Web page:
Psychology News Round-Up (March 14th)
By Dave Nussbaum
Photo courtesy littlelostrobot
David Pizarro (@peez) gives a talk at the Edge conference about how people misapply social and moral intuitions to objects that don’t have intentions. Some insightful follow-up questions from Daniel Kahneman, Sendhil Mullainathan, and Josh Knobe.
“…we see intentionality in agency where there is none at all. So we’re quick to think that even a machine—a vending machine that doesn’t deliver, that doesn’t dispense what I order is angering me—and in some way I am making a judgment of moral blame, when, in fact, there is absolutely no intentionality there.”
- NPR’s Shankar Vedantam (@hiddenbrain) reports on a new twist on the foot-in-the-door effect, using an unusual first request to secure later compliance. Participants who were first approached with an unusual request — will you time my shoes? — were then more likely to be helpful later on.
- Mark Brandt (@MBrandt05) writes that being rational and emotional are not (necessarily) contradictions, and that to understand people’s political behavior we have to understand their goals.
“rationality should be considered anything that is in the service of helping people pursue their goals. And so it is rational for people to support any policy that furthers their goals – whatever those goals may be.”
- Another in a series of strong posts from Simine Vazire (@siminevazire) in her rookie month of blogging draws inspiration from physicist Richard Feynman. Here are her closing thoughts:
if you cannot be happy without knowing, then i don’t think you’re cut out for science. some people need to know. that is fine. but those people should not become scientists, and especially not social scientists. predicting human behavior is not for the faint of heart. you must be prepared to be wrong, and wrong again, and again, and again. richard feynman seems to have been an extremely happy man. knowledge is not necessary for happiness.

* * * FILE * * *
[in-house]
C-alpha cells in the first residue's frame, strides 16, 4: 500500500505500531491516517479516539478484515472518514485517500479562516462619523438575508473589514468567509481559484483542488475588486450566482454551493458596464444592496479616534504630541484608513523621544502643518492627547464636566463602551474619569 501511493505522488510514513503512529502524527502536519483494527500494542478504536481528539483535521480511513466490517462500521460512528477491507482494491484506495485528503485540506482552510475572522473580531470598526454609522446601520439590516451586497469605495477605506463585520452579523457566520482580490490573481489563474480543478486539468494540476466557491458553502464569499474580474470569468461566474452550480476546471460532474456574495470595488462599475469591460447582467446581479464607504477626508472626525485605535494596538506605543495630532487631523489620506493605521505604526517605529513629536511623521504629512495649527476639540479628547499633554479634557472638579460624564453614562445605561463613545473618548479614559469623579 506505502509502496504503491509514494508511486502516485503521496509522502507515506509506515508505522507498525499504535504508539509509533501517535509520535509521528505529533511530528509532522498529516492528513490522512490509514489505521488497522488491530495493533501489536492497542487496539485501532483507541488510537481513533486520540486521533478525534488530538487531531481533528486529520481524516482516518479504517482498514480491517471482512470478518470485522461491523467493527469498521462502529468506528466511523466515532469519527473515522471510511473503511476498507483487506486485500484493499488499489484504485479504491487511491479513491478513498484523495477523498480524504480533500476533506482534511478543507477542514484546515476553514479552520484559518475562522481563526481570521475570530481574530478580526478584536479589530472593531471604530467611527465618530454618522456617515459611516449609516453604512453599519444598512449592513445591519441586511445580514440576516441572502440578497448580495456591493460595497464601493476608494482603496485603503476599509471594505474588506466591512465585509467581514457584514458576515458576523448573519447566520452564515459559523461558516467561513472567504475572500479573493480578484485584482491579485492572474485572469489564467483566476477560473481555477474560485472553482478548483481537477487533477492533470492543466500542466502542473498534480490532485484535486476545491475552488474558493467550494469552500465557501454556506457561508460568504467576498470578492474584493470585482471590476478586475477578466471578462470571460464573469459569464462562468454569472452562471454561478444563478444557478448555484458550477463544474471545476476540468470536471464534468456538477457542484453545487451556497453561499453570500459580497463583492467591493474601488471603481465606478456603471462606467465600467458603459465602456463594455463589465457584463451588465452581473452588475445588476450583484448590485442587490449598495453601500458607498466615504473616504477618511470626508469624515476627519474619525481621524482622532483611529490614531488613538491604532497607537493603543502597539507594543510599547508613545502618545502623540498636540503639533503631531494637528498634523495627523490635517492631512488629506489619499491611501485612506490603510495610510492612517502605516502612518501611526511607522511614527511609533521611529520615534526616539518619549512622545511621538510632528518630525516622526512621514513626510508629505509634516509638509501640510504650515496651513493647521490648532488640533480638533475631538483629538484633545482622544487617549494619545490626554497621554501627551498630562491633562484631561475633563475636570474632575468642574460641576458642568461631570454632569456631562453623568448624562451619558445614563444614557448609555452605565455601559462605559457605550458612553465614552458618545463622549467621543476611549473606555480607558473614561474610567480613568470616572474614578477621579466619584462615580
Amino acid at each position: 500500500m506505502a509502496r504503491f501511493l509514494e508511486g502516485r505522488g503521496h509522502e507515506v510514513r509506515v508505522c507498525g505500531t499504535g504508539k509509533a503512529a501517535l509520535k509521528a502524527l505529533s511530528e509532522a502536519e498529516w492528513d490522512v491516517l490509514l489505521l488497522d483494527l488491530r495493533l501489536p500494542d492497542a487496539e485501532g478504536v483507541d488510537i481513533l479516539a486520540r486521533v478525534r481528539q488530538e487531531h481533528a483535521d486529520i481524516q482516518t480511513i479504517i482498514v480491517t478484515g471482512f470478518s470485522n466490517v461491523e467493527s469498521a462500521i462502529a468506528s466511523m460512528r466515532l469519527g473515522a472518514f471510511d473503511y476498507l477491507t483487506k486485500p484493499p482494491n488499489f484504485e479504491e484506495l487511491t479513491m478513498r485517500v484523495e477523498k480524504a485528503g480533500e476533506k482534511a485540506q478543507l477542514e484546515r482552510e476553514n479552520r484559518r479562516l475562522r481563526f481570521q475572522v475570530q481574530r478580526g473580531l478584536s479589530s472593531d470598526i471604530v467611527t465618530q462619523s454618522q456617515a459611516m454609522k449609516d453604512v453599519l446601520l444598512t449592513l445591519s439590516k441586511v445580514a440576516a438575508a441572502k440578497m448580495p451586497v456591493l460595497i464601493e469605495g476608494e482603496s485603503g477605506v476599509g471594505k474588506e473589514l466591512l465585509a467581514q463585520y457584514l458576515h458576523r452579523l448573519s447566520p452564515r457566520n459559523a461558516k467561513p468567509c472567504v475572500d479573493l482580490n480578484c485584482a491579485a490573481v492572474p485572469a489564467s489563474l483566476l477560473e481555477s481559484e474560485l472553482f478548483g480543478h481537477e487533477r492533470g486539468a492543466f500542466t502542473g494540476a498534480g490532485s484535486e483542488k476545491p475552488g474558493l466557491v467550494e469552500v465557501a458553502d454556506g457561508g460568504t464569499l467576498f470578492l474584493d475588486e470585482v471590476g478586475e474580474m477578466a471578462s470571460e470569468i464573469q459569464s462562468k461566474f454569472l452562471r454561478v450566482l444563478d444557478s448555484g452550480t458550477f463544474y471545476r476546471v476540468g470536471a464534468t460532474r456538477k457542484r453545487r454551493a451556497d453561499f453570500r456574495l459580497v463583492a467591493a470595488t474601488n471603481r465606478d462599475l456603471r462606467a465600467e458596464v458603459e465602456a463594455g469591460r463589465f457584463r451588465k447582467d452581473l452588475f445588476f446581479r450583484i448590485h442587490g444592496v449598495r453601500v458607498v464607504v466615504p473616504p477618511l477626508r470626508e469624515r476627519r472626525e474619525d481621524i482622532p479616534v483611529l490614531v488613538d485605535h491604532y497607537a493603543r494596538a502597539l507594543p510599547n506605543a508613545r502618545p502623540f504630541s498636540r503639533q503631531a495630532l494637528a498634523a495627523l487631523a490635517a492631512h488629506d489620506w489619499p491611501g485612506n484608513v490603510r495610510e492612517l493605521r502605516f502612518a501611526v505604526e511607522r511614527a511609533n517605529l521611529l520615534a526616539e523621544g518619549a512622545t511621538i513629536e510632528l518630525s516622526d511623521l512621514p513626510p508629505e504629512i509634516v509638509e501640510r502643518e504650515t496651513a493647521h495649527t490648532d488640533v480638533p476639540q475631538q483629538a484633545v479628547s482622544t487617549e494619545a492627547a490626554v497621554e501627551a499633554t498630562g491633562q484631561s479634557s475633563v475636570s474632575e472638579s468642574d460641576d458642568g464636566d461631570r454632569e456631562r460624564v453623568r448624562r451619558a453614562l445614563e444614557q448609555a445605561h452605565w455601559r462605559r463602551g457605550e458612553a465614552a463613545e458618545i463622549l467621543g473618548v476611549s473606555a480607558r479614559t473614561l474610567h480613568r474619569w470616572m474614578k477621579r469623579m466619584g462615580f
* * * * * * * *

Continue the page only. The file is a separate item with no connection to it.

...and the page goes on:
- Brent Roberts (@BrentWRoberts) uses a Harry Potter metaphor to thoughtfully explain the challenges ahead for reform in psychology in The Deathly Hallows of Psychological Science.
I'm Using the New Statistics http://t.co/3Ir7Ih4RW6— Michael W. Kraus (@mwkraus) March 14, 2014
My research featured in Atlantic: The Agony of Perfectionism http://t.co/RJuy5gmkiL— Neal Roese (@nroese) March 11, 2014
Today SCIENCE magazine published our Letter: Obscuring Gender Bias with "Choice" » http://t.co/ieSKGegMr2— Alana Conner (@alacon) March 14, 2014
new blog post: strong opinions about data sharing mandates, mine included http://t.co/YJOaSQ5AN4— Tal Yarkoni (@talyarkoni) March 12, 2014
My 8 favorite ways to say no without hurting your image: http://t.co/AYr7FK9oRq— Adam Grant (@AdamMGrant) March 11, 2014
5 Ways to Make Smarter Financial Decisions: (US News) Include a "fun" category in your budget, and your money ... http://t.co/lTM9dOSuLj— New Paths to Purpose (@PathsToPurpose) March 12, 2014
A fascinating (and effective) twist on "foot-in-the-door" persuasion techniques: starting with quirky requests http://t.co/B2G5NpF5eY— ideas42 (@ideas42) March 11, 2014